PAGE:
Some dates are listed twice under the "select a date" drop-down menu, indicating one atlas held by the Census Bureau and one by the Library of Congress. Census Bureau maps are indicated by an asterisk (*). Corrections between editions were pasted onto these maps and not on maps held by the Library of Congress, so they are not identical. A map edition that shows a brief range of years means that the maps took that period of time to produce. Maps with longer ranges indicate pasted-on corrections were made to that map over that period of time from when it was first produced.
For large cities, maps are divided into multiple volumes for a particular publication year. If a year's edition had to be broken up into volumes, a new drop-down menu will appear at the top of the thumbnail page. Volumes are organized geographically, so consult the index map at the beginning of each volume to note what portions of a city are represented by what volume. On each index map you will find another map, called an insert map, in one corner with the city divided into several sections. The numbers in each section designate in which volume you can find your desired area.
At any time, you can change the city, date, or volume number of the Sanborn Maps displayed by clicking on the drop-down menus at the top of the thumbnail page.
Help with the page and collection is also available at the header present on all pages of the web collection.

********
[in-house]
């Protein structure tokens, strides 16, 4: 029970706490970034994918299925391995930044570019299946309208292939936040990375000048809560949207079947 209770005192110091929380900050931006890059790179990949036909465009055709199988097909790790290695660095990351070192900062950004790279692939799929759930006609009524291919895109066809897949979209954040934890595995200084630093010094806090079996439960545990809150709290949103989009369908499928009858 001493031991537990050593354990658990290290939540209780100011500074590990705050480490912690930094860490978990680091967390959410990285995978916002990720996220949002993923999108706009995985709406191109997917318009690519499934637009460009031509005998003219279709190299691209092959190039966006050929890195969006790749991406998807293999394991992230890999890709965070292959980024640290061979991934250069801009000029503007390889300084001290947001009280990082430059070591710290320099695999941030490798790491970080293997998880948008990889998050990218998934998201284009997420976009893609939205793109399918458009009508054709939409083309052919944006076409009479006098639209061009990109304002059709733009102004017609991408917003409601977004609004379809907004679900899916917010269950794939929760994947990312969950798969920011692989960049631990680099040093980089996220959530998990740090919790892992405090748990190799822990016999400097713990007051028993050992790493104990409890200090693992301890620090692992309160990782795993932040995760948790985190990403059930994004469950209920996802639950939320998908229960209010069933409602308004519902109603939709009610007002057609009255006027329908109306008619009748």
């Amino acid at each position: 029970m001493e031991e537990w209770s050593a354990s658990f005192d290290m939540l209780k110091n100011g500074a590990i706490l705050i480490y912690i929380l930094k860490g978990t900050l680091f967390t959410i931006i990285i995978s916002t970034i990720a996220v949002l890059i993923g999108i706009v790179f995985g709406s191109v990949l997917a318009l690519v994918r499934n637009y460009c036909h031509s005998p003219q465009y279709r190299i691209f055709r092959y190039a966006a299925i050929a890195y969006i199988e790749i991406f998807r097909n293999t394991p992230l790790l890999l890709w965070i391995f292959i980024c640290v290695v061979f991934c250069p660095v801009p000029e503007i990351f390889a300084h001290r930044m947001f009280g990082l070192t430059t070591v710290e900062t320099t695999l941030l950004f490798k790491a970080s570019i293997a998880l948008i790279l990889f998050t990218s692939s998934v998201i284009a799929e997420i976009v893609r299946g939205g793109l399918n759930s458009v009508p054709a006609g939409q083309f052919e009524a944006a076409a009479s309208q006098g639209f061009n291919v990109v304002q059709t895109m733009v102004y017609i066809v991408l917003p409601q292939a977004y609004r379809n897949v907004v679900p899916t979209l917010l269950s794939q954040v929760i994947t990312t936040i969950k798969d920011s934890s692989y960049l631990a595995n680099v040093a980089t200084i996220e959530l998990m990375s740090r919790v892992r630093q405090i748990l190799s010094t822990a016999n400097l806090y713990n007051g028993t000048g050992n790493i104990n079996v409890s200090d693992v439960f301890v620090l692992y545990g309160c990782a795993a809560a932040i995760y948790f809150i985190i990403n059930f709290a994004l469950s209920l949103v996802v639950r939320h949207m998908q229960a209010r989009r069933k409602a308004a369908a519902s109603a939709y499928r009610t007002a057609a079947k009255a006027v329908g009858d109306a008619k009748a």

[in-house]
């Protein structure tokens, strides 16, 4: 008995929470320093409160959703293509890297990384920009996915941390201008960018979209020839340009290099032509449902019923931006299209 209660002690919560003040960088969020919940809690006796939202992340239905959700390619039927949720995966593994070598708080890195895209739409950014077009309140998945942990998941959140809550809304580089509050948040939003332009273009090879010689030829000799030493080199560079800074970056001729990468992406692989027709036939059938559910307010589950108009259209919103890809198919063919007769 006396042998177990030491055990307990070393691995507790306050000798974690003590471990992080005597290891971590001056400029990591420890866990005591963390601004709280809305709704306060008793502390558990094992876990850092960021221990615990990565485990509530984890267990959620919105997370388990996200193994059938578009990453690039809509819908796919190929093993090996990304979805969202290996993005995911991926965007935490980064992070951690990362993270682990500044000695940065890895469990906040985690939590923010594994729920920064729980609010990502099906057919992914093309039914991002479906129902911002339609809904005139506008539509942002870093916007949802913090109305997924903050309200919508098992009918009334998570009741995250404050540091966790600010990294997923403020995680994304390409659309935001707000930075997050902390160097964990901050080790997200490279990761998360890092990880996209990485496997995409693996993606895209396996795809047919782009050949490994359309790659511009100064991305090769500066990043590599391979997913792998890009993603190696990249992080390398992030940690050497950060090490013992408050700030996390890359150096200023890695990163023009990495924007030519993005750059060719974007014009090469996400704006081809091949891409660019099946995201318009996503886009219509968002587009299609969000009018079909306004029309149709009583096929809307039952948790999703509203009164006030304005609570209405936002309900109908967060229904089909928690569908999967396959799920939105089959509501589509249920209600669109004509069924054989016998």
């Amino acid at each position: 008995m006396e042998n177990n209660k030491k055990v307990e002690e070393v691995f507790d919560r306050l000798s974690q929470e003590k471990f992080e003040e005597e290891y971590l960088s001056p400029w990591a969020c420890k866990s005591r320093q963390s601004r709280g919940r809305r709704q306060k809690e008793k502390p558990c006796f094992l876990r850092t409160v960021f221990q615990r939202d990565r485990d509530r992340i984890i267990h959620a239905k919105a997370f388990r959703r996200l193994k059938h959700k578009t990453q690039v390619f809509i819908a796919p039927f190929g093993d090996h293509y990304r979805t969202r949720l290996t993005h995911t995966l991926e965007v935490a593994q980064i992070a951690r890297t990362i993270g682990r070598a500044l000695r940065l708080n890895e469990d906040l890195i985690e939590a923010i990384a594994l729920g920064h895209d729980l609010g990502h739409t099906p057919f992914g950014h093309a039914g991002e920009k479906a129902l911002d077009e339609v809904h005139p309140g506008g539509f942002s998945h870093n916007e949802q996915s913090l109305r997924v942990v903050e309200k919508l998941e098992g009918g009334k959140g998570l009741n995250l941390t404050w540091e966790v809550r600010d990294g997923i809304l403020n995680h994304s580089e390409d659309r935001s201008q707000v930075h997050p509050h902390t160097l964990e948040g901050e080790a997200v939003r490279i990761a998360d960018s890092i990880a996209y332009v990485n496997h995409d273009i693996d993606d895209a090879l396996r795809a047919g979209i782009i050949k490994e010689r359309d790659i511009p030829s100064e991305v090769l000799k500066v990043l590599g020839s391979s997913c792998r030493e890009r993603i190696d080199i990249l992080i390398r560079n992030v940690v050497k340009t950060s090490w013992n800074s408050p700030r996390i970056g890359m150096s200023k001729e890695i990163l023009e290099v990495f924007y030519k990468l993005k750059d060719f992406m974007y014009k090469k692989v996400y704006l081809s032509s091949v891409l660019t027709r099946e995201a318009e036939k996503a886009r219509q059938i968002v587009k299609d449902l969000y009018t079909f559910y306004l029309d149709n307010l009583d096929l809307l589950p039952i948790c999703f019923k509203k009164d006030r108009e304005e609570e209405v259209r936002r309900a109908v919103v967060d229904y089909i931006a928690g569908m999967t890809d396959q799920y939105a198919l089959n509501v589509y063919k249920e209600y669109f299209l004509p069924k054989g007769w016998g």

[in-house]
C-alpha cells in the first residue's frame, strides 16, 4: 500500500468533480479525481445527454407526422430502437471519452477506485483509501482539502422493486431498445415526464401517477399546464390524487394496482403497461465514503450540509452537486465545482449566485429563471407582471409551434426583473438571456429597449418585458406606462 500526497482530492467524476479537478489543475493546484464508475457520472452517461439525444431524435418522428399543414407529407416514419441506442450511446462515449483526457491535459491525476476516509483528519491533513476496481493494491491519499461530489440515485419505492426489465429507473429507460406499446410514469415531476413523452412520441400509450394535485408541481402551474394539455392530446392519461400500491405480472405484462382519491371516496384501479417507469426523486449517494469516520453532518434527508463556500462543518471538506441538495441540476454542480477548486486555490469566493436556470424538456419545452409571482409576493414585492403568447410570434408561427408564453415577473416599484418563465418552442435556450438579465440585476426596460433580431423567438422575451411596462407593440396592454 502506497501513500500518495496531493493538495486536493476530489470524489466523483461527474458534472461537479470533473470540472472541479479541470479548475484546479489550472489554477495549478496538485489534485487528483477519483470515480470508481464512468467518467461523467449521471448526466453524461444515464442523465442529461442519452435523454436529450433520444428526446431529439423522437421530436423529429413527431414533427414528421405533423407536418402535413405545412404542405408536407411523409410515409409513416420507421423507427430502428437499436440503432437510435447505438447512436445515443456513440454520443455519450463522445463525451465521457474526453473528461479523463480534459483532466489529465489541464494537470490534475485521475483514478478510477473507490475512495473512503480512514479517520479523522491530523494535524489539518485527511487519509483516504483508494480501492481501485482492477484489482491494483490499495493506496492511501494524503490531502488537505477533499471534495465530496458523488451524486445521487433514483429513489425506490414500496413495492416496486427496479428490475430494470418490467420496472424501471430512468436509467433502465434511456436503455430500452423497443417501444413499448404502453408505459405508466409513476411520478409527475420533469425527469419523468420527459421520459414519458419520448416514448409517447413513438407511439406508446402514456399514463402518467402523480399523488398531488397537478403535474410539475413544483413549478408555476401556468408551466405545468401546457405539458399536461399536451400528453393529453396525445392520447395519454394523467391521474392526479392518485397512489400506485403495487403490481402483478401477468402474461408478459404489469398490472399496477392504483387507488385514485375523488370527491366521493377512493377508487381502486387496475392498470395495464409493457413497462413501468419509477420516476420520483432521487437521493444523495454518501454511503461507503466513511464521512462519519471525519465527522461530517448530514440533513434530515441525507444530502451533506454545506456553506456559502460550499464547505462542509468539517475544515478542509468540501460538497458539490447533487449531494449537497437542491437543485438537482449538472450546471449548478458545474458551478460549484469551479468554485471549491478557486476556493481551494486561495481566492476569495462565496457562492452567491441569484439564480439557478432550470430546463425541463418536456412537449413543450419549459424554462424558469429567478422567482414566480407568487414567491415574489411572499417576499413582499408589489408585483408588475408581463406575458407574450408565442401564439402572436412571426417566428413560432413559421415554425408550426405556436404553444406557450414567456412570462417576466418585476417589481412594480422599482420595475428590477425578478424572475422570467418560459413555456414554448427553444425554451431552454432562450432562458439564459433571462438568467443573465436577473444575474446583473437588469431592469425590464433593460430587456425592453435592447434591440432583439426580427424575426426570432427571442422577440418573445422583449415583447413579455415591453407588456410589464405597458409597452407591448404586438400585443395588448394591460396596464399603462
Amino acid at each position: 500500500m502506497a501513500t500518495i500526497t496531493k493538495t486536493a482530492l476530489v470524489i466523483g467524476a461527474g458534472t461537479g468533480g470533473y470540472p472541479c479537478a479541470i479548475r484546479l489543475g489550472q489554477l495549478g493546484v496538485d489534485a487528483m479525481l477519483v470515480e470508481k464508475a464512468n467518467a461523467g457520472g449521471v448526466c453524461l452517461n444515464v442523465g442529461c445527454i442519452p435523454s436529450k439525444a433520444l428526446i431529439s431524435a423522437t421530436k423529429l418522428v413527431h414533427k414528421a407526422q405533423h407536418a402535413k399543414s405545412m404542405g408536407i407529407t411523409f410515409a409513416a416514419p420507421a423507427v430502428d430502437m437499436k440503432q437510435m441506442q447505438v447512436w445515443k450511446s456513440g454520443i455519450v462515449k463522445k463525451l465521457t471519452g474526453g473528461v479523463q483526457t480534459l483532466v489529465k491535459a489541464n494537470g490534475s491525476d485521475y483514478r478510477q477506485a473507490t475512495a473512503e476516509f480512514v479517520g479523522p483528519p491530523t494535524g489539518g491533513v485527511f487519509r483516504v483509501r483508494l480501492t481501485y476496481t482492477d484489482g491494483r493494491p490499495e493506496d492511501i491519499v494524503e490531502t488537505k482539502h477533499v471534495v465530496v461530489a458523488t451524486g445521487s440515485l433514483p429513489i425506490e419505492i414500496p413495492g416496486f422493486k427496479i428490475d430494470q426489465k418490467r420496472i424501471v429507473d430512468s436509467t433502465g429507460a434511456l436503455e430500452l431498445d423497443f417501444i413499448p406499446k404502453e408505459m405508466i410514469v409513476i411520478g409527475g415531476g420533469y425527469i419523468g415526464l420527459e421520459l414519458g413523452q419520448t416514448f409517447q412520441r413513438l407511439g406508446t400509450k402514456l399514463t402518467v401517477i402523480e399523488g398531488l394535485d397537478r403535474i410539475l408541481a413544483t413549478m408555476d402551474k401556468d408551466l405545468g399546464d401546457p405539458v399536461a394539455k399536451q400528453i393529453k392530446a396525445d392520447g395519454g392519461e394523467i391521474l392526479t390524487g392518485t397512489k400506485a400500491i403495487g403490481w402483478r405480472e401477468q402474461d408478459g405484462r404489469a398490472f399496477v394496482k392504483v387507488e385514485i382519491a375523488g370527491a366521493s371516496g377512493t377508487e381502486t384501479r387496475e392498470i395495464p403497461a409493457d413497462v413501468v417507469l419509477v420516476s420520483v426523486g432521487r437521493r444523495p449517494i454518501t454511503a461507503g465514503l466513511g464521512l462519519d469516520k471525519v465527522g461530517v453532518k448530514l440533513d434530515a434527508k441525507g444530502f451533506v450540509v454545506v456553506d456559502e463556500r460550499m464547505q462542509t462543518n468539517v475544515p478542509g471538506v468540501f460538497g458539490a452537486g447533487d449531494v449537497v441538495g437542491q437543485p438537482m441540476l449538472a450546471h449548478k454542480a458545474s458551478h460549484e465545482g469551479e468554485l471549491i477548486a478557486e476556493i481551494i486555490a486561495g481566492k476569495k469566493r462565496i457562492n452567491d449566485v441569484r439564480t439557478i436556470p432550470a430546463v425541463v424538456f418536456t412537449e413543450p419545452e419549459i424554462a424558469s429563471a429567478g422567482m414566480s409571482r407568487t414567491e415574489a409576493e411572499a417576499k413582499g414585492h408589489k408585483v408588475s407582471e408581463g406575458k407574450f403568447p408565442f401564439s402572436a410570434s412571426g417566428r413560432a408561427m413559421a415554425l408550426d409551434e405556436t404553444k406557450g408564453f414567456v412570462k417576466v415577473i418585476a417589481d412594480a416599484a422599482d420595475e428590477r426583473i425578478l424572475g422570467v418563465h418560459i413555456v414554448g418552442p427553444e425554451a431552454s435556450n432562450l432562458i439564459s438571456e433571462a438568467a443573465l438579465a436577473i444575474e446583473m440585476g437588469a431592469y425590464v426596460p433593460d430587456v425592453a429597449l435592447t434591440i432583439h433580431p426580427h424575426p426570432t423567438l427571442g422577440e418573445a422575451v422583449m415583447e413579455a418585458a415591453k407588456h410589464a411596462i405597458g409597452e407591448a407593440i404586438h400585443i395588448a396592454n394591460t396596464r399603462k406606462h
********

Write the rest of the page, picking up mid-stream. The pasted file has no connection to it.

Editors Notes, taken from the Library of Congress' published index of Sanborn Maps in its collection, appear in a pop-up window if you click on the "Editor Notes" link at the top of the page. Usually these notes indicate when nearby towns or suburbs have been included in a Sanborn edition.
Every time a thumbnail is clicked, a new window opens, displaying that map sheet instead of reloading a single window.
The Sanborn Maps are available both online and in microfilm in black and white, and the original maps in the Library are in color. The color maps give greater detail about the structures, while the black and white versions are less descriptive. To decipher the maps, utilize the following resources.
The Library of Congress has been digitizing Sanborn Fire Insurance Maps in color and has made them available at the Geography and Map Reading Room website. Not all of the maps are available at this time but many of the earlier maps are online.